Increased need for specialized medical care is prompting Hospice of the Bluegrass to add 10-12 nursing positions and cut 16 social workers, including three from the Frankfort office.
According to Deede Byrne, chief clinical officer for Hospice of the Bluegrass, feedback from staff and families indicates a rise in nursing interventions over the last 10 years.
“Our patients are a lot sicker than they used to be,” Byrne said in an interview with the State Journal. “A decade ago, the situation may have looked like a nursing home. Now it looks more like an ICU room.”
Two nurses will be added to the Frankfort office, which serves nearly 125 patients a day in Franklin, Woodford and Anderson counties. A total of 21 nurses and 13 social workers will remain on local staff.
Hospice of the Bluegrass has offices in Lexington, Nicholasville, Frankfort, Cynthiana, Florence, Hazard, Corbin, HarHarlan and Pikeville. The Corbin, Harlan and Pikeville offices will not lose any social work positions.
Byrne, who was the Hospice site director in Frankfort from 1999-2009, said she doesn’t believe the personnel changes will have a great affect on daily care. Social workers will only see a small increase in their caseloads.
“We’ll still have social workers, but (patients) will see increased nursing support,” she said. “As the care required gets more high-tech, we need more IV’s, more lab draws, more medications – things that require a nurse.
“We also started adding electronic medical records, which is very burdensome. With fewer patients’ records to take care of, nurses will be able to spend more time with patients.”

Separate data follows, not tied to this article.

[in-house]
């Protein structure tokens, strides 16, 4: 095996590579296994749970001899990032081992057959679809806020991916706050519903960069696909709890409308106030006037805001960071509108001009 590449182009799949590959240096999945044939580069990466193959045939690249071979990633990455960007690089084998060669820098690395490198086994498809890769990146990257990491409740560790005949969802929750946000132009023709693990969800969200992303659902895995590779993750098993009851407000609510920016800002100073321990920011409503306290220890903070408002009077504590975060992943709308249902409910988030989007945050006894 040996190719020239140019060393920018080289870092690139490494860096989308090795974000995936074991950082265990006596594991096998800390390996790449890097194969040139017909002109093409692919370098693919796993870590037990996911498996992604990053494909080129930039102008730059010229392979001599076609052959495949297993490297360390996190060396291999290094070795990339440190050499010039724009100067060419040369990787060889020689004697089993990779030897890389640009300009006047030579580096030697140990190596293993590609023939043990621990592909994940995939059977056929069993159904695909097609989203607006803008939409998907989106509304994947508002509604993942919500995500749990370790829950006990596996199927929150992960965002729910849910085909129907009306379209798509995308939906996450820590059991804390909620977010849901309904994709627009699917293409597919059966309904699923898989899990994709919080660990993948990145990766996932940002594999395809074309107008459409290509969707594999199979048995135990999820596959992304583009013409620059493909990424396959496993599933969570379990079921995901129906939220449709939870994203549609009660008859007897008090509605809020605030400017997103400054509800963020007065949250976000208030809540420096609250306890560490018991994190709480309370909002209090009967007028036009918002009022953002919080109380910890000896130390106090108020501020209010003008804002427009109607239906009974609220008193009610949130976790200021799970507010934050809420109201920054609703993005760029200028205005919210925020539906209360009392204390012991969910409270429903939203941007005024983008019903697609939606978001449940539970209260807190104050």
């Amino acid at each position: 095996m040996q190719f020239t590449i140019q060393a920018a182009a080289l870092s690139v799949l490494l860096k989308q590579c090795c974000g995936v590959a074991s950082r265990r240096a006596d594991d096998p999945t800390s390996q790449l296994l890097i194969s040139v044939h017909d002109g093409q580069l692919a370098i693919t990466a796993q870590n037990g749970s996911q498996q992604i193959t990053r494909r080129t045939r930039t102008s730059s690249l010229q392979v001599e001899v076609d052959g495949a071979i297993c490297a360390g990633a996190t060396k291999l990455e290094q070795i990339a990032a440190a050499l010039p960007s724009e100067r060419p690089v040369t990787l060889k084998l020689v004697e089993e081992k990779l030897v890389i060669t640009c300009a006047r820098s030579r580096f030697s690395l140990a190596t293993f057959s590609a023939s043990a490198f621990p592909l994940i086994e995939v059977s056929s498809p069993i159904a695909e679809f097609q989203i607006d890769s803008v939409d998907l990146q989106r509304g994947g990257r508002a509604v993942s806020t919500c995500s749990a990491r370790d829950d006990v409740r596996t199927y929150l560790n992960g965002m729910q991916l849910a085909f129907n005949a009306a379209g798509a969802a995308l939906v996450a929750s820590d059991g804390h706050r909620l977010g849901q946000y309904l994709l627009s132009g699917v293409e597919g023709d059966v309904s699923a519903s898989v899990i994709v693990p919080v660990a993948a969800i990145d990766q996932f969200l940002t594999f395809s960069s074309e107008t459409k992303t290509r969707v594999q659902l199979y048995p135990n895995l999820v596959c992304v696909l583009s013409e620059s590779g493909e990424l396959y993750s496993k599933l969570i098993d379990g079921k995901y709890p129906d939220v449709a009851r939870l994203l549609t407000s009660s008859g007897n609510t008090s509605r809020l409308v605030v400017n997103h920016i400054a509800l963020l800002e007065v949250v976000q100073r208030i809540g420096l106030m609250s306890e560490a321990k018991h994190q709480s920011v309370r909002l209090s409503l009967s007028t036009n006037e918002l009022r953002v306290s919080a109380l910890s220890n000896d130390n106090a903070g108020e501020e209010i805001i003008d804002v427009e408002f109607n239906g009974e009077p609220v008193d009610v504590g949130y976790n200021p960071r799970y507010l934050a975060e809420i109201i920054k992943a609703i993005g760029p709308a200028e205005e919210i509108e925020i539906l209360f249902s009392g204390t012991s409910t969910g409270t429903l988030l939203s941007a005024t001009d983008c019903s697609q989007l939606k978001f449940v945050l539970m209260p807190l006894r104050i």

And according to Byrne, more face-to-face time is what patients need.
“When I was in Frankfort I told my staff, ‘Families will send you thank you letters, and its not for the medicine you administer. It’s for you and your visits.’ That’s what we’re providing.”
According to a press release, employees affected by the change will be offered a severance package and given at least 60 days notice in order to make appropriate arrangements.
Also in the release, Gretchen Brown, president and CEO of Hospice of the Bluegrass, said the move was not financially motivated, noting the personnel costs for the new nurses will be about the same or greater than the costs of the displaced social workers.
“At the end of the day, this is very difficult for us,” Byrne said. “We’re asking those who were thinking about moving or who are having a baby to volunteer (to leave).”
So far, 10 have offered to step away, including two from the Frankfort office.
“We’d normally just wait for someone to leave and then not refill the position, but we can’t wait that long,” Byrne said. “We have to think about the care that we provide our patients and families. If they need more nursing care, then we have to be committed to giving them that care.”